Search Results:

<< Viewing Record 723 of 1000 >>
View : Light Box | List View | Image List | Detailed
 


Your search has been limited to 1000 records. As your search has brought back a large number of records consider using more search terms to bring back a more accurate set of records.
 


Maker(s):unknown
Culture:English
Title:plate
Date Made:1689-1702
Type:Food Service
Materials:ceramic: tin-glazed earthenware decorated in cobalt blue, antimony yellow, and manganese purple
Place Made:United Kingdom; England; London (probably)
Measurements:overall: 1 in x 8 5/8 in; 2.54 cm x 21.9075 cm
Accession Number:  HD 54.018
Museum Collection:  Historic Deerfield
1954-18.jpg

Description:
English delft circular plate decorated with half-length portraits of William III (1650-1702) and Mary II (1662-1694) and the initials "W M R" for "William and Mary Rex (Regina)" in blue, yellow, and purple-black, which was a popular decoration for both fancy and simple delftware pieces. Mary was the eldest daughter of James II (1633-1701), and her Dutch husband, William of Orange (1650-1702), who was also Stadholder of the United Provinces from 1672-1702, was the great-nephew of Charles I. William III and Mary II jointly ascended the throne in 1689 on the invitation of the English parliament after the Bloodless or Glorious Revolution of 1688 resulted in the flight of James II to France; they were the only dual monarchy in British history. Their tenure transformed the rule by the divine right of kings to that of a constitutional monarchy. The English public embraced Mary, whom they considered lovely, but William’s foreign birth, natural reserve, and ill health won him few admirers. Fueling William’s unpopularity was his involvement in foreign wars that increased England’s national debt to £12 million in 1700. who jointly ascended to the throne in 1689 on the invitation of the English Parliament. Mary was the eldest daughter of James II and her Dutch husband, William of Orange, was the great-nephew of Charles I; they were the only dual monarchy in British history. Many of these plates were produced, most between 1689 and Mary's death in 1694; and some were probably produced as commemorative items until William's death in 1702.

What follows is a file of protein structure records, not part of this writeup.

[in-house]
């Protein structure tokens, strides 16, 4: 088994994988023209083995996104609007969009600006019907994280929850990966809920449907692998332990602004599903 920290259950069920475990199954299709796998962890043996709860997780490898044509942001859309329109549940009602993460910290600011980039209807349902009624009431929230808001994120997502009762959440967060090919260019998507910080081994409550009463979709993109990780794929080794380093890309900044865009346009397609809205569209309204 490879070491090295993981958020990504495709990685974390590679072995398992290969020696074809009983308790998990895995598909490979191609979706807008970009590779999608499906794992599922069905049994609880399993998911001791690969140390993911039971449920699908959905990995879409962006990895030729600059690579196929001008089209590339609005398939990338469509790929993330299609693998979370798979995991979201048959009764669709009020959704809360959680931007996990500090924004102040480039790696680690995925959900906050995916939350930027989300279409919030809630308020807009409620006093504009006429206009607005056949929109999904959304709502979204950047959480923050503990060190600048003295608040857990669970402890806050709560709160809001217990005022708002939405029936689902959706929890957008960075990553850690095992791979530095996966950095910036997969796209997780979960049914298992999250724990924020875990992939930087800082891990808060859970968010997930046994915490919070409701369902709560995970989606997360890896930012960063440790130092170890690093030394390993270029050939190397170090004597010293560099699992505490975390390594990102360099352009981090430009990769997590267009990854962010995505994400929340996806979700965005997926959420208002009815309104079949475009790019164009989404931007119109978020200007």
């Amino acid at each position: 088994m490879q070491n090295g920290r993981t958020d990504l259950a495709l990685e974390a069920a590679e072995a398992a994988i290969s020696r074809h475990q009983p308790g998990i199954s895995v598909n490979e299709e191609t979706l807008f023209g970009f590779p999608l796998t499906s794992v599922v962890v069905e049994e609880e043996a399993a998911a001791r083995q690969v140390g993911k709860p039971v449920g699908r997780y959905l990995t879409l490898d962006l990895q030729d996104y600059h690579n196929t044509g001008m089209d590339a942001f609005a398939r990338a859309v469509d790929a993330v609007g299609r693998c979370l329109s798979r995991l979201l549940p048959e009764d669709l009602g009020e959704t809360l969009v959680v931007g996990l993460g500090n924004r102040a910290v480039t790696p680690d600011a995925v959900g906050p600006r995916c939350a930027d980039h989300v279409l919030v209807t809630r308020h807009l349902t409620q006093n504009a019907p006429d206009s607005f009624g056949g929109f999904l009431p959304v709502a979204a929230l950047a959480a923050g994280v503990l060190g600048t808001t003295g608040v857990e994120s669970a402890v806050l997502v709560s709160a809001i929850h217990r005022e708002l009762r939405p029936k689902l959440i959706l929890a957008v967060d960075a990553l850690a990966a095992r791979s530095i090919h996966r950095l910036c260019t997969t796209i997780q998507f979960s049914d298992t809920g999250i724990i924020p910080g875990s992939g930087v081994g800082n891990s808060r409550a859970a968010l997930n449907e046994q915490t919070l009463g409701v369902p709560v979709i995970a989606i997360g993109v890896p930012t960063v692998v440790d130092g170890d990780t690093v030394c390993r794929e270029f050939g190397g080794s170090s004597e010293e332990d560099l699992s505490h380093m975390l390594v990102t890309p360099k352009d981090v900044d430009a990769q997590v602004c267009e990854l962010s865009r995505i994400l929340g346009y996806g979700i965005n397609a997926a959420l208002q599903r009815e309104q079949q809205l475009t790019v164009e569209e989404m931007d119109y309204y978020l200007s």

Tags:
portraits

Link to share this object record:
https://museums.fivecolleges.edu/detail.php?t=objects&type=ext&id_number=HD+54.018

Research on objects in the collections, including provenance, is ongoing and may be incomplete. If you have additional information or would like to learn more about a particular object, please email fc-museums-web@fivecolleges.edu.

<< Viewing Record 723 of 1000 >>